and family also reside in one of the finest homes in
Midland, and is a director in the Home National Bank
at Stanton.

Fraternally he is affiliated with Masonry, in which
he has attained the Kuyal Arch degree, and is a mem-
ber of the Woodmen of the World. His family are
members of the Bajitist church. Mr. Brunson was first
married in Issn to Miss Elizabeth McCarver, who was
born ill lldv.l roiiiity, Georgia, and died in 1882. Their
one SI. II \Mis Williiini W. Brunson. In 1890 Mr. Brunson
married Miss Lulu Veale, a native of Texas and a
daughter of Carroll and Amanda (Abel) Veale. The
SIX children born to their union are named as follows:
Lawton A.; Susie L., a student in Simmons College;
Gilbert C, Lula May, Henry W. Brunson, and David
W., Jr.

Mr. Brunson is first and foremost a friend of educa-
tion. He himself had no opportunity to secure anything
more than a common school training, but does not for
that reason think his own cliildren should be thus
limited, and has spent his means liberally in providing
the best early training for his family. As to Midland
county and this section of west Texas in general, Mr.
Brunson believes its prospects are such that in the course
of a few years this section will rank as one of the most
prosperous in the entire state. From fifty to one hun-
dred feet below the surface there exists an unexhausti-
ble supply of water, and that fact alone is one of the
best assets of the country, and with such an abundance
of water Midland county will become a garden spot,
blessed with one of the finest climates to be found any-
where. This belief concerning the fertility and possi-
bilities of Midland county on the part of Mr. Brunson
is not a vain assertion by any means. He has himself
planted -an orchard, and twenty years ago at that, and
from his trees and vines has obtained such yields as
would convince almost any one of the great possibilities
of this region. His grapes in particulm- im- rrnniikalile,
and single bunches of the Tokay vimrty rui|iu'iitly
weigh from three to four pounds. He iiImi hums iniiiiy
fine peaches. As an example of the publR- siuritudue^s
of Mr. Brunson, it should be stated that he presented
the city of Midland with the land from which is de-
rived the present municipal water supply.

Charles A. Tatlor. Among the merchants and
business men of Midland, Mr. Taylor holds a distinctive
position by reason of his being the pioneer and by many
years the oldest druggist in the city. He came to Mid-
land only a few years after the Texas and Pacific Rail-
road was constructed through this region, and when all
the country around about was devoted entirely to stock
raising. He has been with the town from almost its
beginning, and along with every stage of progress has

been willing to put his shoulder to the wheel and ad-
vance, not only his private prosperity, but the general
welfare of the entire community.

Charles A. Taylor was born July 10, 1852, at Oxford,
North Carolina, and comes of an old and honored South-
ern family', with the best characteristics and culture of
the Southern lineage. His parents were Dr. Leonidas
and Fannie (Worthington) Taylor, the father a native
of North Carolina and the mother of Virginia. As a
citizen and physician Doctor Taylor has a place of pe-
culiar esteem in Oxford, where he was engaged in prac-
tice for sLxty years. He lived to the age of eighty-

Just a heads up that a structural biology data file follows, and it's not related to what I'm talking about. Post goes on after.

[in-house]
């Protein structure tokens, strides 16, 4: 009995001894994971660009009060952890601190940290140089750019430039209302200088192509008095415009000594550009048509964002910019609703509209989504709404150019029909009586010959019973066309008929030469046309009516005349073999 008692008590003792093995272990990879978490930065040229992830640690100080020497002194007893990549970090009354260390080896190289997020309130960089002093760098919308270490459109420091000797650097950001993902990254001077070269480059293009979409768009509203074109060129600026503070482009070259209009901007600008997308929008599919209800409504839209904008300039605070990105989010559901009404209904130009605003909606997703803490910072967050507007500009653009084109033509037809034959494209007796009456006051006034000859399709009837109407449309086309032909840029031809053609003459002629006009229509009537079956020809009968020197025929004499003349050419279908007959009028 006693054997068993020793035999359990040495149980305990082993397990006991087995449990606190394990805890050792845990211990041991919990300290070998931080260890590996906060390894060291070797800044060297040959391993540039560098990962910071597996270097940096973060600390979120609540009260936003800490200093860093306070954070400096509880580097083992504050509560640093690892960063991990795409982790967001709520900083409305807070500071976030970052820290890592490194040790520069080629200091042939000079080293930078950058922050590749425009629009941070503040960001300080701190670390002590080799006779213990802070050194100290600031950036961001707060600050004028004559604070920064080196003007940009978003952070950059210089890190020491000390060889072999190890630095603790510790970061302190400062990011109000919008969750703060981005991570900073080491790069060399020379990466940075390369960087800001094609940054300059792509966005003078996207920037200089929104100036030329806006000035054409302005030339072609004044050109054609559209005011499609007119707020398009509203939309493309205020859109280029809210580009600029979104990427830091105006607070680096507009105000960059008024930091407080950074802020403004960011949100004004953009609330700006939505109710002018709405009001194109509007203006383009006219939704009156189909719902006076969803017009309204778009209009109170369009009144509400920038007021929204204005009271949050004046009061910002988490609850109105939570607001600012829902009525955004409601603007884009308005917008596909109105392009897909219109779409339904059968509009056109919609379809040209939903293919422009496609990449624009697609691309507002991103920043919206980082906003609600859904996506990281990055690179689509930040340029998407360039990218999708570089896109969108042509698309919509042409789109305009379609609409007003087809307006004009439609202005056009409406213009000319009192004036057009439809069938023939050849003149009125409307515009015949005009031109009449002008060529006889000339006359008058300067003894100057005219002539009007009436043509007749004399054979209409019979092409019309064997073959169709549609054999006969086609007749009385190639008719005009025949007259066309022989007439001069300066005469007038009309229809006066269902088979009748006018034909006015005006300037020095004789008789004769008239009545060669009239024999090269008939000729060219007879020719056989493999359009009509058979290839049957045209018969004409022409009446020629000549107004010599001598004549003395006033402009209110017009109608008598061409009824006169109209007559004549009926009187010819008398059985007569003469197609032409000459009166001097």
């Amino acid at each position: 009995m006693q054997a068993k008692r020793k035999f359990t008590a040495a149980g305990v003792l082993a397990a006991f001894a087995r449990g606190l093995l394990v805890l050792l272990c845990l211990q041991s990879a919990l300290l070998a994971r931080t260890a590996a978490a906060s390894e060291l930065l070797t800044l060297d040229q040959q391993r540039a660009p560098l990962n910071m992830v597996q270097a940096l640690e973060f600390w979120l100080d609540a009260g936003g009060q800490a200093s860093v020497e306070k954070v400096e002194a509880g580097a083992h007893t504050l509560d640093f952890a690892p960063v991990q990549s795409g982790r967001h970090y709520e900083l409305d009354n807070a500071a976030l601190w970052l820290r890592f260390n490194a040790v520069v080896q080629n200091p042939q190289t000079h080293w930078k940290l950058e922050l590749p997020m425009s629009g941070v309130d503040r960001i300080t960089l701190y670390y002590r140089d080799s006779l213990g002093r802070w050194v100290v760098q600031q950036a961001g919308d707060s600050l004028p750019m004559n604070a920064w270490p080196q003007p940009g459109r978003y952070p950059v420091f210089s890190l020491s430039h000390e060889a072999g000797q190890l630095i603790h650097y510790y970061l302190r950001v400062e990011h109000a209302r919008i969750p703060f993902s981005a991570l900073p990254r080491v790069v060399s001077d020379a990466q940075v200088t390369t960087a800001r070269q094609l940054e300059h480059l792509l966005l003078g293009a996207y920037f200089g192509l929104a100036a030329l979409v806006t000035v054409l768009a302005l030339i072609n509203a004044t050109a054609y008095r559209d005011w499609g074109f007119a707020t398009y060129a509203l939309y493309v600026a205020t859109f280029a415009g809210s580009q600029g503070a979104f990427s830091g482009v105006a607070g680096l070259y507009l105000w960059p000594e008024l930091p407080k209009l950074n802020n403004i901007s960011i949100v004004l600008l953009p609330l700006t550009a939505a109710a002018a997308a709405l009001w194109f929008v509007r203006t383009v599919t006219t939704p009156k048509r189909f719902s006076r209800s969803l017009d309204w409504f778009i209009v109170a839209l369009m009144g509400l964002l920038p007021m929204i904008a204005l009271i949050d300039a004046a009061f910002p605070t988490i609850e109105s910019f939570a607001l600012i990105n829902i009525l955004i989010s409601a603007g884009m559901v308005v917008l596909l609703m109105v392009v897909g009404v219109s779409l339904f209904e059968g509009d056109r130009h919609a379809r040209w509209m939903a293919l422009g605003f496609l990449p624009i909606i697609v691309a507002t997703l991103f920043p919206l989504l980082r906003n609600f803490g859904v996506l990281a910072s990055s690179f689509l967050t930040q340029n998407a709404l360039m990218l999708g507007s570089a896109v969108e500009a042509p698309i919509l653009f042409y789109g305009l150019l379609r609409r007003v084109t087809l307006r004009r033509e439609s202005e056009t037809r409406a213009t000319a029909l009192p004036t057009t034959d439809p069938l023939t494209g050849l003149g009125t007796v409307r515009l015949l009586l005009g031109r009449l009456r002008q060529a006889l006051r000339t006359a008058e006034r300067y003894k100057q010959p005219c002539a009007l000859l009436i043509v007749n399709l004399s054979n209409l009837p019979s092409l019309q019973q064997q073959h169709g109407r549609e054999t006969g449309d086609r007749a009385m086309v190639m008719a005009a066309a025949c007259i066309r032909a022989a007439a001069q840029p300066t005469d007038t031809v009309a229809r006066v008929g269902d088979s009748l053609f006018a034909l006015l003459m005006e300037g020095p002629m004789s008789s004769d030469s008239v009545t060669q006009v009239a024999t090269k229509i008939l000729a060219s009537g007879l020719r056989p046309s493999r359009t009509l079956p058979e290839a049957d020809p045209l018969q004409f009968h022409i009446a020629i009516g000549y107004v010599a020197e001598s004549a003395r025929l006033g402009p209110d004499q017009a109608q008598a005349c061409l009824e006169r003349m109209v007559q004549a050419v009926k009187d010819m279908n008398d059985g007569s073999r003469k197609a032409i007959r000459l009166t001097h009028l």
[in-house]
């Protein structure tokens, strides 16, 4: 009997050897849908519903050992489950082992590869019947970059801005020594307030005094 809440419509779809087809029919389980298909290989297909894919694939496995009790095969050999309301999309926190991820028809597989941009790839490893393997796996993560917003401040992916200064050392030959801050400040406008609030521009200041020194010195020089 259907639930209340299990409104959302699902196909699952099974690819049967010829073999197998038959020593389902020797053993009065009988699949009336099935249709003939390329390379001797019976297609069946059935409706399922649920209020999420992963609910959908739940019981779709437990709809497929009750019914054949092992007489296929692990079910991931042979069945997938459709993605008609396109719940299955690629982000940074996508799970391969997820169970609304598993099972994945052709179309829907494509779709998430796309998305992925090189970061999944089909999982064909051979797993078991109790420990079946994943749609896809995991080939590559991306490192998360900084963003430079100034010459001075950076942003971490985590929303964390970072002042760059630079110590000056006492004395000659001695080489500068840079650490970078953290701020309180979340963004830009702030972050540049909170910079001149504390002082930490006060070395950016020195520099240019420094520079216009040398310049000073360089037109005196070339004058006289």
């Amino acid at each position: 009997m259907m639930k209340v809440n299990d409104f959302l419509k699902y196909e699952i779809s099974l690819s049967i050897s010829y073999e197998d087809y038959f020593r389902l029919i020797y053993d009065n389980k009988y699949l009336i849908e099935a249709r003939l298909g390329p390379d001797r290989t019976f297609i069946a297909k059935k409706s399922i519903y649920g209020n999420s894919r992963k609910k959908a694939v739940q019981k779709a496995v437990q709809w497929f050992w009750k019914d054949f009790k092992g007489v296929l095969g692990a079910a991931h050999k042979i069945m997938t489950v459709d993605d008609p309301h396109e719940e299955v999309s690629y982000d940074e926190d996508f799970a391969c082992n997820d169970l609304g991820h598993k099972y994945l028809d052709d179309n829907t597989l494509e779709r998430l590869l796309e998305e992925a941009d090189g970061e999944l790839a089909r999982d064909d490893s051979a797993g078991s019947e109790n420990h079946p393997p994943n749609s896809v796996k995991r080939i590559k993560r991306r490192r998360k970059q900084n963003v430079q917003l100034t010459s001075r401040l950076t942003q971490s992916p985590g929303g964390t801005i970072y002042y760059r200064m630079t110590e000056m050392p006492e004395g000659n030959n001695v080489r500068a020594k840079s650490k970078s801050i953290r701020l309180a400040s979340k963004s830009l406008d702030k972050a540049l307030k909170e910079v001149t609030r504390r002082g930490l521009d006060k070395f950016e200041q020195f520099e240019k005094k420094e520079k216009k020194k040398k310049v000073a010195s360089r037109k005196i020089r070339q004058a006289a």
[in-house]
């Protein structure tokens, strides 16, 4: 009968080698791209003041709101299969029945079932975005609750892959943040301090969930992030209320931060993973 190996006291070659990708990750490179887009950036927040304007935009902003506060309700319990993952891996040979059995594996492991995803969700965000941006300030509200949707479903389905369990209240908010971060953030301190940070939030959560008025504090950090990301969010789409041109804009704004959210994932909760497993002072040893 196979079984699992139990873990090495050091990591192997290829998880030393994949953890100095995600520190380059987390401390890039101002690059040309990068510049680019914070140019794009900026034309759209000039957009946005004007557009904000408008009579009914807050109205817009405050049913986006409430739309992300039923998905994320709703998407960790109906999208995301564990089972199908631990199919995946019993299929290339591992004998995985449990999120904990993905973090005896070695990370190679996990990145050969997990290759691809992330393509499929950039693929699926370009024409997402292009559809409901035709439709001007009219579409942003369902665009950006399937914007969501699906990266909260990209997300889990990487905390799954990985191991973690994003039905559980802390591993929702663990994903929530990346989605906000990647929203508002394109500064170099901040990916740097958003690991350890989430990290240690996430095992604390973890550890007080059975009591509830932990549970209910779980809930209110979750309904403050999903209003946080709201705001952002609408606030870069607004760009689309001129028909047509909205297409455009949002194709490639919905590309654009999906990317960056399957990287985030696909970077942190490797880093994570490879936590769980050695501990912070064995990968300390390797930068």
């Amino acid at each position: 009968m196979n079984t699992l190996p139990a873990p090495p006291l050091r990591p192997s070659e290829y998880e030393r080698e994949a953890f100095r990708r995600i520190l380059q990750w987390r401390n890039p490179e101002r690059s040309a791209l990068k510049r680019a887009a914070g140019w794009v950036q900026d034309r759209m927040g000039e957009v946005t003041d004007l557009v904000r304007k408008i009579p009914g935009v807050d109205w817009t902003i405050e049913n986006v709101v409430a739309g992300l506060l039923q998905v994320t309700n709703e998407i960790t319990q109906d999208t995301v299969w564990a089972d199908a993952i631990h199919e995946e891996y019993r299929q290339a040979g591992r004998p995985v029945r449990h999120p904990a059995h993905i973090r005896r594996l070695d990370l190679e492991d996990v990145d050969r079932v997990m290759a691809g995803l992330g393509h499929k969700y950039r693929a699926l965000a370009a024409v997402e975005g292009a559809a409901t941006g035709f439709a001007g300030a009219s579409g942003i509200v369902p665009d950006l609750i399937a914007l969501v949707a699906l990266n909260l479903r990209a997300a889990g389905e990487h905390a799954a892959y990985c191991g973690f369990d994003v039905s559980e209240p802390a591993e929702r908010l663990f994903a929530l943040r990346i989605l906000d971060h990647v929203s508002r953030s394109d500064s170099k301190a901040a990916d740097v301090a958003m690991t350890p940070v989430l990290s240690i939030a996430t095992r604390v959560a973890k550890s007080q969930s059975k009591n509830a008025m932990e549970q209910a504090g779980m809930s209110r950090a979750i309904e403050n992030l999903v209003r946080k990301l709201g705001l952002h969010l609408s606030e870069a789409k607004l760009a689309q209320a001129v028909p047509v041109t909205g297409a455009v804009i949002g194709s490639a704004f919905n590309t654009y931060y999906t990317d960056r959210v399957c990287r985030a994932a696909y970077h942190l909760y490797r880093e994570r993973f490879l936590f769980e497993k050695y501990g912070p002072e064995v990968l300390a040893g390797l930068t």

nine, and besides his splendid work as a doctor, he was
also prominent in politics and in Masonry, having been
a member of one lodge for sixty years. His wife passed
away at the age of seventy-two, and both are now in-
terred at Oxford, North Carolina. They were the
parents of five children. The first born was William
E., who was a farmer; Charles A.; Lena, who married
I. B. Hines; James Archibald, who was a merchant at
Oxford and is the father of thirteen living children;
Richard .Pelham Taylor, another son, is in business at
Oxford, North Carolina.

Charles A. Taylor completed his preparatory educa-
tion in Professor Horner 's College, in his native town
of Oxford. He left school when seventeen, contrary to
his father's wishes, which were that he should pursue a
university course. Instead he entered a drug store in
his native town, and by practical methods acquired a
thorough knowledge of pharmacy. He was subsequently
located in Petersburg and Danville, Virginia, and spent
ten years as a drug clerk. In 1879 he acted on his de-
termination to come west, and, after arriving at Waco,
his first job was on a sheep ranch in that part of the
state. Two years later he left the ranch and became
employed as pharmacist at Colorado, where he remained
for five years. Mr. Taylor in 1886 came to Midland and
opened a stock of drugs, his being the first exclusive drug
business in the town. He has kept his store in advance
with all the progressive stages of progress, and his es-
tablishment is not only the largest and best of its kind,
but is in a manner one of the landmarks of the city, and
practically everybody in the county knows Taylor 's
Drug Store. Besides this prosperous business he is the
owner of valuable real estate, including a comfortable
residence for himself and family.

Mr. Taylor is a Democrat and an active worker for
his party 's interests in Midland county. He served as
chairman of the Central Committee for two years, but
himself has never aspired to any public honors. He has
been a member of the Independent Order of Odd Fel-
lows since 1872 and his church is the Methodist. In
1882, at Colorado, Texas, he married Miss Irene Wood,
who was born in Erath county, a daughter of I. T. and
Elizabeth (Hooper) Wood. Her parents were among
the pioneer settlers of the state and Mrs. Taylor was
a cousin of Hon. Thomas Hooper of San Antonio. Mrs.
Taylor, now deceased, was the mother of five children,
namely: Thomas W., who is associated with his father
in the drug business; Haves, who was accidentally shot
and killed while hunting' in Midland county in 1908;
l-'auuie Bess, wlio is a higli school graduate and is now
in charge of her father's home; Cordelia, and Lena,

Online LibraryFrancis White JohnsonA history of Texas and Texans (Volume 4) → online text (page 159 of 177)